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Investigation of children's understanding of the cognitive
verb forget has
shown that young children do not consider the role of prior knowledge
when using this verb. Thus, someone may be said to have forgotten a
fact despite not ever having previously known it. However, forget
also be used to refer to a failure to recall a prior intention. Three
experiments examined the role of prior intention as well as prior
knowledge in the comprehension of forget by 160 young children
four to eight years. The results showed that children initially have two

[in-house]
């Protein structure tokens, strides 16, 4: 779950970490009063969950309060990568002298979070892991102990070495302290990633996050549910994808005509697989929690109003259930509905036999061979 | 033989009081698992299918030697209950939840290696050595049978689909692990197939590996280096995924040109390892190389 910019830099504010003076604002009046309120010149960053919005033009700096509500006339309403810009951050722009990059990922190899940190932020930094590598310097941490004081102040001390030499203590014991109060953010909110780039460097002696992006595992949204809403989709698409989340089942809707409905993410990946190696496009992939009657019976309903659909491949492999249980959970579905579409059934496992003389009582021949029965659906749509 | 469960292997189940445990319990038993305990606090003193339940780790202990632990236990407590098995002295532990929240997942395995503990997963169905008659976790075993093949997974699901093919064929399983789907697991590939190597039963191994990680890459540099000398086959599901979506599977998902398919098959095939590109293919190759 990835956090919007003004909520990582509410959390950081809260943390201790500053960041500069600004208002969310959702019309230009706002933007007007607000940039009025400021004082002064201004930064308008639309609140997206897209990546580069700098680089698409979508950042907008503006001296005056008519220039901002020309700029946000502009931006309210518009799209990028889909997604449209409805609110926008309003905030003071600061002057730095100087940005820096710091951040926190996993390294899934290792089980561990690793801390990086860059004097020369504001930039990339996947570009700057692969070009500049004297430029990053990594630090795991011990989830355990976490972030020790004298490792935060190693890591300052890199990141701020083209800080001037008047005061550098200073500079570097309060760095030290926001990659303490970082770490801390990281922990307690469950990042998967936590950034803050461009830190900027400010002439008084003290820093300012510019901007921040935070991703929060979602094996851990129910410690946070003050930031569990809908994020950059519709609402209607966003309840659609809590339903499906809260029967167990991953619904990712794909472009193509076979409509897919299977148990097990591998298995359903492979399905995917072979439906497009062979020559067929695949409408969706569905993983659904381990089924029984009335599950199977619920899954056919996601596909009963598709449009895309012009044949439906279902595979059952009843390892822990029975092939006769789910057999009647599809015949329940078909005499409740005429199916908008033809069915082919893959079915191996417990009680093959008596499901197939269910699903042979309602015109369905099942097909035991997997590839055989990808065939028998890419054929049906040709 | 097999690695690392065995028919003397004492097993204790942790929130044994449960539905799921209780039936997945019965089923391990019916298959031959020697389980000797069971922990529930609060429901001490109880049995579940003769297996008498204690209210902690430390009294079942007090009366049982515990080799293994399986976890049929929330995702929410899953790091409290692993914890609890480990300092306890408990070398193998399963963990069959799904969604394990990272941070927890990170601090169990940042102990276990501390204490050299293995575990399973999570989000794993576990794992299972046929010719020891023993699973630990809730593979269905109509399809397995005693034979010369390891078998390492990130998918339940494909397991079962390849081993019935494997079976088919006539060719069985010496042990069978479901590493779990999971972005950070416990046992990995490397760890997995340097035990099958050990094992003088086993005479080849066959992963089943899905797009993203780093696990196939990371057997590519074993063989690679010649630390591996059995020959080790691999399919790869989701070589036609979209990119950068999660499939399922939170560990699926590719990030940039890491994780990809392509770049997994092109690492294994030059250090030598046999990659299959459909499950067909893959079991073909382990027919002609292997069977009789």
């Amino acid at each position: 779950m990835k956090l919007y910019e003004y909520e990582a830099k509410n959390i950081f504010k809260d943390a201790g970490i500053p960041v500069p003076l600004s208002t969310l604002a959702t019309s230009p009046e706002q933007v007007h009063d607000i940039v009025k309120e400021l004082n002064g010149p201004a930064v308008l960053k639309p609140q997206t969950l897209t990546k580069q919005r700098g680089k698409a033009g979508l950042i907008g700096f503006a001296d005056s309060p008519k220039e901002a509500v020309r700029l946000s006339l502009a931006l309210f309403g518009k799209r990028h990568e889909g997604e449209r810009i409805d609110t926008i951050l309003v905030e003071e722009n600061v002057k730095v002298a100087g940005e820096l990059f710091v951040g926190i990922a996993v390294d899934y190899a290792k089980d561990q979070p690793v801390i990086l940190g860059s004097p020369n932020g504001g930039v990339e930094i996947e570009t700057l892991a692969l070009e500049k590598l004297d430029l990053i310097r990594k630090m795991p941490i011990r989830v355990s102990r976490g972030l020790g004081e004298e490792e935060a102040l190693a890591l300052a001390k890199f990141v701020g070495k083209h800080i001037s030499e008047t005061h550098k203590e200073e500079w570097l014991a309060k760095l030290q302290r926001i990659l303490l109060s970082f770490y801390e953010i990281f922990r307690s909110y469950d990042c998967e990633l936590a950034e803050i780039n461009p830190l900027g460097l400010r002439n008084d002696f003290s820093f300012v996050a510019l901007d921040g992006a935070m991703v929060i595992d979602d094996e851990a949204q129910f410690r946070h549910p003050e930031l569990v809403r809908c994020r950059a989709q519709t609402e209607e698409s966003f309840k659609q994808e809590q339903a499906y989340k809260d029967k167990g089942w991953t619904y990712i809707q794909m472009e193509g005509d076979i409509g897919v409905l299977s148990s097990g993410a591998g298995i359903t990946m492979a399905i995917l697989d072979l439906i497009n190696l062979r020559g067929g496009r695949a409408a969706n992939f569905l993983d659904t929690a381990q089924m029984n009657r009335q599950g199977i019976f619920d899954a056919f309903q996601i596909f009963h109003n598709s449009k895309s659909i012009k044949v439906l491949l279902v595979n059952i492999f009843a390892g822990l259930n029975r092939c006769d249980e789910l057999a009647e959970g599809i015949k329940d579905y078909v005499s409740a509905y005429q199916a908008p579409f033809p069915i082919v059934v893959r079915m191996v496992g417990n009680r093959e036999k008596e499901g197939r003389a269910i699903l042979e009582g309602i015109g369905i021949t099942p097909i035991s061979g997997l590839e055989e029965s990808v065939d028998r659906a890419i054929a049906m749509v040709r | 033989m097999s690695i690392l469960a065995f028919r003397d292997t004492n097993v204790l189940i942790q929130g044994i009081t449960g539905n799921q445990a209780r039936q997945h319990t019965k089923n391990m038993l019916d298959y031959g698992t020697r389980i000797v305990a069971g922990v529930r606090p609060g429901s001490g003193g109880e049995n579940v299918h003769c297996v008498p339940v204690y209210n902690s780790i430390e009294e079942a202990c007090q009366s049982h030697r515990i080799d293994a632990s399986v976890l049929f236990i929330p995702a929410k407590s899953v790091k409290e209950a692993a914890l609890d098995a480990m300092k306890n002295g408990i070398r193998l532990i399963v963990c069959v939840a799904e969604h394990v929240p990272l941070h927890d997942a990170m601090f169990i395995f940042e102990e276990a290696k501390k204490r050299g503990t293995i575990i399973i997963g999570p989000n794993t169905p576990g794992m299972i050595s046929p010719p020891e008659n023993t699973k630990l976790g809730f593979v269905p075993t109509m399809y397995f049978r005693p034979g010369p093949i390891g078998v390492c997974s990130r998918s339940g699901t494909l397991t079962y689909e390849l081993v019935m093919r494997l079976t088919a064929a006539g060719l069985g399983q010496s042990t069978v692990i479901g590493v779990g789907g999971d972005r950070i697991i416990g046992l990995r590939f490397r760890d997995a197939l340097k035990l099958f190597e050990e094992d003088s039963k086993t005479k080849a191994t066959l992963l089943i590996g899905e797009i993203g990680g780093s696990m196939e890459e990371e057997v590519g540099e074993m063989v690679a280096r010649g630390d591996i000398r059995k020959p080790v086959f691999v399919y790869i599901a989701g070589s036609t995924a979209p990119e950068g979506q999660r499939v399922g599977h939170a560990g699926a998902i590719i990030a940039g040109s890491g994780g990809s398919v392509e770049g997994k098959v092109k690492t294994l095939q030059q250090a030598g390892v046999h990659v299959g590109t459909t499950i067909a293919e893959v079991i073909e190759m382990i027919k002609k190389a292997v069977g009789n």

interpretations of forget: as an unfulfilled desire
rather than a failure to
recall a prior intention, and as a state of not knowing rather than a failure
to recall prior knowledge. Explanations for the late comprehension of
forget are discussed in terms of representation of knowledge and
intention, processing capacity and exposure to pragmatic usages.
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